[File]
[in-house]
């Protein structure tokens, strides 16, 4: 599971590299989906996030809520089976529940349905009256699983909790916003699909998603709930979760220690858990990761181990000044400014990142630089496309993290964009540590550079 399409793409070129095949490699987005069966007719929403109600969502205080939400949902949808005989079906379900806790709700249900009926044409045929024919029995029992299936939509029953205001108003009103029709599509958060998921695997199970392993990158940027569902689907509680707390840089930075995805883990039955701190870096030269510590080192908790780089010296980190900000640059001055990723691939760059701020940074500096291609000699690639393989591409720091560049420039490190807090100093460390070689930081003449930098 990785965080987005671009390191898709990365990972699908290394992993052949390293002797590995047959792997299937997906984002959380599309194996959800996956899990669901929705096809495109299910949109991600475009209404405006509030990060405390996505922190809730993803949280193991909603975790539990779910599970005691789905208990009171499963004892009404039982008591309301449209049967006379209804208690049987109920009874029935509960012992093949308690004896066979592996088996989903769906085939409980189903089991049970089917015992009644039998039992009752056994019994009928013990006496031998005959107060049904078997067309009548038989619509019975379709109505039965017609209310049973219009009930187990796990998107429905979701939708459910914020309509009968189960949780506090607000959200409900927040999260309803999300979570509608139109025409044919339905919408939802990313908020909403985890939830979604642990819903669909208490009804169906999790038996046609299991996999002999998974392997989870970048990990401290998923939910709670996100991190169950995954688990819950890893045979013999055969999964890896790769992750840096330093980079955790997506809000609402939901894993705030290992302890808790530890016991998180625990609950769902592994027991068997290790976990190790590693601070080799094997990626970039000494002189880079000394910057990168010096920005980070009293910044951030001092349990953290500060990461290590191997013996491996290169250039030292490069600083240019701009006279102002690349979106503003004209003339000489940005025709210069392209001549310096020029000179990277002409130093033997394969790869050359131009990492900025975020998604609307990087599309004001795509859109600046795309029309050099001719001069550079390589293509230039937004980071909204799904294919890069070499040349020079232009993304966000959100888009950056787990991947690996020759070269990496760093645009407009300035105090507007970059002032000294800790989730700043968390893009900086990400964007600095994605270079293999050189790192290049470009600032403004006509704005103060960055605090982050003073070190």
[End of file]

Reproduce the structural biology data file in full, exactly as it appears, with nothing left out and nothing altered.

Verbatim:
[in-house]
């Protein structure tokens, strides 16, 4: 599971590299989906996030809520089976529940349905009256699983909790916003699909998603709930979760220690858990990761181990000044400014990142630089496309993290964009540590550079 399409793409070129095949490699987005069966007719929403109600969502205080939400949902949808005989079906379900806790709700249900009926044409045929024919029995029992299936939509029953205001108003009103029709599509958060998921695997199970392993990158940027569902689907509680707390840089930075995805883990039955701190870096030269510590080192908790780089010296980190900000640059001055990723691939760059701020940074500096291609000699690639393989591409720091560049420039490190807090100093460390070689930081003449930098 990785965080987005671009390191898709990365990972699908290394992993052949390293002797590995047959792997299937997906984002959380599309194996959800996956899990669901929705096809495109299910949109991600475009209404405006509030990060405390996505922190809730993803949280193991909603975790539990779910599970005691789905208990009171499963004892009404039982008591309301449209049967006379209804208690049987109920009874029935509960012992093949308690004896066979592996088996989903769906085939409980189903089991049970089917015992009644039998039992009752056994019994009928013990006496031998005959107060049904078997067309009548038989619509019975379709109505039965017609209310049973219009009930187990796990998107429905979701939708459910914020309509009968189960949780506090607000959200409900927040999260309803999300979570509608139109025409044919339905919408939802990313908020909403985890939830979604642990819903669909208490009804169906999790038996046609299991996999002999998974392997989870970048990990401290998923939910709670996100991190169950995954688990819950890893045979013999055969999964890896790769992750840096330093980079955790997506809000609402939901894993705030290992302890808790530890016991998180625990609950769902592994027991068997290790976990190790590693601070080799094997990626970039000494002189880079000394910057990168010096920005980070009293910044951030001092349990953290500060990461290590191997013996491996290169250039030292490069600083240019701009006279102002690349979106503003004209003339000489940005025709210069392209001549310096020029000179990277002409130093033997394969790869050359131009990492900025975020998604609307990087599309004001795509859109600046795309029309050099001719001069550079390589293509230039937004980071909204799904294919890069070499040349020079232009993304966000959100888009950056787990991947690996020759070269990496760093645009407009300035105090507007970059002032000294800790989730700043968390893009900086990400964007600095994605270079293999050189790192290049470009600032403004006509704005103060960055605090982050003073070190």